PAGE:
As of midyear, business investment was holding up reasonably well, with investment in nonresidential structures particularly robust.  However, a range of factors, including weakening fundamentals and constraints on credit, are likely to result in a considerable slowdown in the construction of commercial and office buildings in coming quarters.  Business outlays for equipment and software also appear poised to slow in the second half of this year, assuming that production and sales slow as anticipated.

International trade provided considerable support for the U.S. economy over the first half of the year.  Economic activity has been buoyed by strong foreign demand for a wide range of U.S. exports, including agricultural products, capital goods, and industrial supplies, even as imports declined.  However, in recent months, the outlook for foreign economic activity has deteriorated amid unsettled conditions in financial markets, troubled housing sectors, and softening sentiment.  As a consequence, in coming quarters, the contribution of net exports to U.S. production is not likely to be as sizable as it was in the first half of the year.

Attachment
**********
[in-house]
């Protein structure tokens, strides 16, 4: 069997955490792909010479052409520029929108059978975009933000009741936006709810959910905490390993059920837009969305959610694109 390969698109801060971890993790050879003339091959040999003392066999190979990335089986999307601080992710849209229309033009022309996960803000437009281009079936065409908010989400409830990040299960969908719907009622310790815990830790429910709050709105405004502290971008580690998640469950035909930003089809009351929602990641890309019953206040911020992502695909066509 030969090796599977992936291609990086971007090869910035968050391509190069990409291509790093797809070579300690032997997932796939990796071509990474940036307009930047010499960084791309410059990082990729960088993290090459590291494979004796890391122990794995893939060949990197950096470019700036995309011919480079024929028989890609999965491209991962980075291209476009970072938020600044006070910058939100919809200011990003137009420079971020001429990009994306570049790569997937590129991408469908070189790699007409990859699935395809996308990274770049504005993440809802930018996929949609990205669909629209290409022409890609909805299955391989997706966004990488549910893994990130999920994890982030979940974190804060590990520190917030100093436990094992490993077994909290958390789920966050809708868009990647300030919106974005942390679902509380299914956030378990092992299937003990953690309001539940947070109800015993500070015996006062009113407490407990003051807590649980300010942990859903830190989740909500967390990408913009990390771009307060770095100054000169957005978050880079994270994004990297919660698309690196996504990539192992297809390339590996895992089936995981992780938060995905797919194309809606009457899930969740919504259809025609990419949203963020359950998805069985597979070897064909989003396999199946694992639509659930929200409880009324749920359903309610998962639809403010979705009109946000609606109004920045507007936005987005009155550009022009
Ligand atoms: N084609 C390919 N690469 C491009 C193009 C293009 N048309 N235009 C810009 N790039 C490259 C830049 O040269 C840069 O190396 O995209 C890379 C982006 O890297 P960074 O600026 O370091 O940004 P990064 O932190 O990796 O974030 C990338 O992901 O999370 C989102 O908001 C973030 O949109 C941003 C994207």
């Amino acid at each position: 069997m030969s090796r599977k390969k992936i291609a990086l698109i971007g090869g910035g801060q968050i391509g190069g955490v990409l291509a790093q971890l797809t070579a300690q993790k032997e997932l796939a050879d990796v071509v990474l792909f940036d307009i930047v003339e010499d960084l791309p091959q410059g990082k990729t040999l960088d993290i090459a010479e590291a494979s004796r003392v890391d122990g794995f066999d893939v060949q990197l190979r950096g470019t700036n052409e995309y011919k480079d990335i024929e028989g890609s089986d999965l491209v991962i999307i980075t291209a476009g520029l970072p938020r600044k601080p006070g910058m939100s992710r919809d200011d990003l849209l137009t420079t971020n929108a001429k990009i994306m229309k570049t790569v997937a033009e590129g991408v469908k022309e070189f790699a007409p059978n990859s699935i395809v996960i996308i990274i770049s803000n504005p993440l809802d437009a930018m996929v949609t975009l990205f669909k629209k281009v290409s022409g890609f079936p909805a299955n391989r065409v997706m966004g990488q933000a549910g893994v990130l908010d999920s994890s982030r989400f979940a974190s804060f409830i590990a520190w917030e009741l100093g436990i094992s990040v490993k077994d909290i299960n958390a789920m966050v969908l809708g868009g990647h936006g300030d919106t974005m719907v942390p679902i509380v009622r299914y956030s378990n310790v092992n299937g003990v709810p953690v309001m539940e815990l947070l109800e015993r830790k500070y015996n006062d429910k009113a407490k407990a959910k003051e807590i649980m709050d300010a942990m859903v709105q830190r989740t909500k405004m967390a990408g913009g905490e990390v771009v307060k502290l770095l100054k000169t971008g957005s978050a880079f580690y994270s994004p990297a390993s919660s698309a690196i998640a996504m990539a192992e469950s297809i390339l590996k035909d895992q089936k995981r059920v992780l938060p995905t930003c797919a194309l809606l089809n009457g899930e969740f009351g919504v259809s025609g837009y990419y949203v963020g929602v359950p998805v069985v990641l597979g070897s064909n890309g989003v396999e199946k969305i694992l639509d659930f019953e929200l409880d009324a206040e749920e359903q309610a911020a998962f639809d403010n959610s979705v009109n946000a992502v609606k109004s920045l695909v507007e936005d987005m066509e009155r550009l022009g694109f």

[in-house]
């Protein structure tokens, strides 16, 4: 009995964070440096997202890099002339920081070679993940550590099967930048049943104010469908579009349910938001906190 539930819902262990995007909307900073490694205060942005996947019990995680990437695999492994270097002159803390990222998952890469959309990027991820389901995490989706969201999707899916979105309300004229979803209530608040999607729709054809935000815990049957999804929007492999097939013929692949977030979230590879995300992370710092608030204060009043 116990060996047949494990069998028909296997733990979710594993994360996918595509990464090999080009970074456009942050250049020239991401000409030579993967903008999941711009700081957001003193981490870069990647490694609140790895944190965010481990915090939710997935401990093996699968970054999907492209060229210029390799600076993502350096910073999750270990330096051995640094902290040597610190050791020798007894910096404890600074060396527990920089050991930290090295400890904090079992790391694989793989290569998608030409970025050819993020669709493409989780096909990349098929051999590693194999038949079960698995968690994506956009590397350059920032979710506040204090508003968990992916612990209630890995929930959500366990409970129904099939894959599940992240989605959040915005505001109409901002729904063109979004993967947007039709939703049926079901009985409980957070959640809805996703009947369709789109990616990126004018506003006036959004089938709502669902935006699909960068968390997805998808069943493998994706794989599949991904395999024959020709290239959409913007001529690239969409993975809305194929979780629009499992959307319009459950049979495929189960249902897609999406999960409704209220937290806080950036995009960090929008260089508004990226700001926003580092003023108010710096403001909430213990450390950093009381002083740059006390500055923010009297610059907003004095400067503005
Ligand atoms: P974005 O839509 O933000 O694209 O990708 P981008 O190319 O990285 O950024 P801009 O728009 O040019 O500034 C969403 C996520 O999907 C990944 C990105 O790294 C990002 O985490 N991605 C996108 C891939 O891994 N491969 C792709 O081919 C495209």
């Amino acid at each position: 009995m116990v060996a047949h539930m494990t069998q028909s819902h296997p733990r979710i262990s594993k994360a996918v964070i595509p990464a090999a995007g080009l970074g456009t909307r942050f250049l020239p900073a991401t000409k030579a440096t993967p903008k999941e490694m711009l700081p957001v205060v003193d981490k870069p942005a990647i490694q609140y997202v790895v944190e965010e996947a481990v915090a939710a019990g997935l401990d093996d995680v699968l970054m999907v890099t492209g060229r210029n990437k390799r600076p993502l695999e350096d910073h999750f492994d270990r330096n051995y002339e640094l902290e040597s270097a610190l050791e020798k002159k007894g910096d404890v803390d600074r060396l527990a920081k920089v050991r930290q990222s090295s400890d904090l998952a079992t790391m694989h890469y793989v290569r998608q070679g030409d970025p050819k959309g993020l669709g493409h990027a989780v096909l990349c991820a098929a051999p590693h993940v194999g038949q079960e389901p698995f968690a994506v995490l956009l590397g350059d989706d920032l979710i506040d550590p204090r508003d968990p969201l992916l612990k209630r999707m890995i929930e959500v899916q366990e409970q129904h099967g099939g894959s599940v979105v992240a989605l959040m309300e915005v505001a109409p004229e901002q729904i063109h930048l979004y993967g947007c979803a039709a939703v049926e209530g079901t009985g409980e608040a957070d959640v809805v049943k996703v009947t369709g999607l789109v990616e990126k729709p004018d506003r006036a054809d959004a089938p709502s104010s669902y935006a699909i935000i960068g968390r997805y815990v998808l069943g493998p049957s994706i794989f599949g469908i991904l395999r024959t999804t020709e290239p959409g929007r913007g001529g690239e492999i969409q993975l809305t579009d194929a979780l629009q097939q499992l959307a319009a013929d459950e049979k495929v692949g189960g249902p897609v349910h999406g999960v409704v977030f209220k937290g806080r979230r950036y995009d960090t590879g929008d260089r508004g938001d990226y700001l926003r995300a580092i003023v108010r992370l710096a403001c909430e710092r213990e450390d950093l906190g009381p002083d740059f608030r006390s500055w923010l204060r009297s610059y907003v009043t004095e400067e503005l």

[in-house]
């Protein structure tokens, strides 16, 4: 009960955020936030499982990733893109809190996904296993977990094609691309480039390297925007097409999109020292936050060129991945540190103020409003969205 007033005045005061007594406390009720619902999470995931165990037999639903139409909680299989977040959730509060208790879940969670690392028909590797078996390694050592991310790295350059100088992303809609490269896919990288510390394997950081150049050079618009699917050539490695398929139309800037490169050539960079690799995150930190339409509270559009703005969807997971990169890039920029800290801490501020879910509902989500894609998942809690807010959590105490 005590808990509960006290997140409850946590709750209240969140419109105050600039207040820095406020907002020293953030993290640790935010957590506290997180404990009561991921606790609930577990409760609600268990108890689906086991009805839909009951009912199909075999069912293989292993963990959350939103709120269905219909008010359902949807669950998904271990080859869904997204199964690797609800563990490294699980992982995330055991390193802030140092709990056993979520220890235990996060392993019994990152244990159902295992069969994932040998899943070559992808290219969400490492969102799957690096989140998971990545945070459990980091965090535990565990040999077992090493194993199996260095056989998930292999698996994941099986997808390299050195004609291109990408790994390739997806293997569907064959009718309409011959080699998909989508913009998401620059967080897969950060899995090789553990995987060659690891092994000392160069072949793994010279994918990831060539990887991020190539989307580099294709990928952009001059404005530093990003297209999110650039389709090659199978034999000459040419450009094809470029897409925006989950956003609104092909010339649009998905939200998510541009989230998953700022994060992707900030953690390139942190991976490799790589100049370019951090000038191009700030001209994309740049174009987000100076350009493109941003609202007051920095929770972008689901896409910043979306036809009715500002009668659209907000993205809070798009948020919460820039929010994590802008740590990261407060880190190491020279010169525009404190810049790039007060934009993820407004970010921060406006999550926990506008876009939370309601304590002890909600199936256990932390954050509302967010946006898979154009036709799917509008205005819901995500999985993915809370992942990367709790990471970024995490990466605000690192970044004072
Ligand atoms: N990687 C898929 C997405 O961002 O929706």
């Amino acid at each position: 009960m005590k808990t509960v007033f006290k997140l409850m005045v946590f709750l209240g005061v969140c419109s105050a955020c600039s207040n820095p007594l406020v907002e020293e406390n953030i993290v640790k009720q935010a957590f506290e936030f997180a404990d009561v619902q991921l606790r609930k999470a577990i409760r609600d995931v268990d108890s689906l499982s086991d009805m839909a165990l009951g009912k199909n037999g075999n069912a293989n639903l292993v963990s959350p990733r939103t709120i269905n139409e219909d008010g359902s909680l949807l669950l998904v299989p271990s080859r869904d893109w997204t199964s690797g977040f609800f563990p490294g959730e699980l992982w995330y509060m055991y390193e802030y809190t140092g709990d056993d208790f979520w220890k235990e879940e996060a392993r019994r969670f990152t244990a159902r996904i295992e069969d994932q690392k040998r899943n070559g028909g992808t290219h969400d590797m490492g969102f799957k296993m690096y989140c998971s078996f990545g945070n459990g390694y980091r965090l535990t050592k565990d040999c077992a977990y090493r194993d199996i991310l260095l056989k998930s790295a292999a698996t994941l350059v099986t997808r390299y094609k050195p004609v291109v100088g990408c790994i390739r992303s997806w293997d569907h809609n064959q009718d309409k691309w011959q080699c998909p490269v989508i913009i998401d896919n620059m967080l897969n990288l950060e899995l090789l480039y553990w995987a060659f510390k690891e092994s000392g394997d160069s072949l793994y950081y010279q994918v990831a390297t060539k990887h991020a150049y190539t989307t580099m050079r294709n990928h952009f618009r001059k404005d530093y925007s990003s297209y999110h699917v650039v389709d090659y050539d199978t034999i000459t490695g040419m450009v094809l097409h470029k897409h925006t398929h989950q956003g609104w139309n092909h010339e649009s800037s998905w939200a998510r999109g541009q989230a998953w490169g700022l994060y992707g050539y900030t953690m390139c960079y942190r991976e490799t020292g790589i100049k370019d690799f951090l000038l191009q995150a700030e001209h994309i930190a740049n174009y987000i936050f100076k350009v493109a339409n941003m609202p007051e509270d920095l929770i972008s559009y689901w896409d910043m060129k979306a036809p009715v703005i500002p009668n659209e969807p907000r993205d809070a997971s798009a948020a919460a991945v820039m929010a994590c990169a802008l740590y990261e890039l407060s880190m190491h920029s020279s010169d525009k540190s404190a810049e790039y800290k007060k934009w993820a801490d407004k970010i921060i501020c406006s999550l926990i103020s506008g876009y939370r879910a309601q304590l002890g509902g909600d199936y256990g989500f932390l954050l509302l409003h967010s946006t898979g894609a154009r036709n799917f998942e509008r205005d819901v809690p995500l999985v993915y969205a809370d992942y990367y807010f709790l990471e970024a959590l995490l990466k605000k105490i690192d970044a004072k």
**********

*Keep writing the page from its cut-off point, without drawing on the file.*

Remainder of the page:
All told, real gross domestic product is likely to expand at a pace appreciably below its potential rate in the second half of this year and then to gradually pick up as financial markets return to more-normal functioning and the housing contraction runs its course.  Given the extraordinary circumstances, greater-than-normal uncertainty surrounds any forecast of the pace of activity.  In particular, the intensification of financial stress in recent weeks, which will make lenders still more cautious about extending credit to households and business, could prove a significant further drag on growth.  The downside risks to the outlook thus remain a significant concern.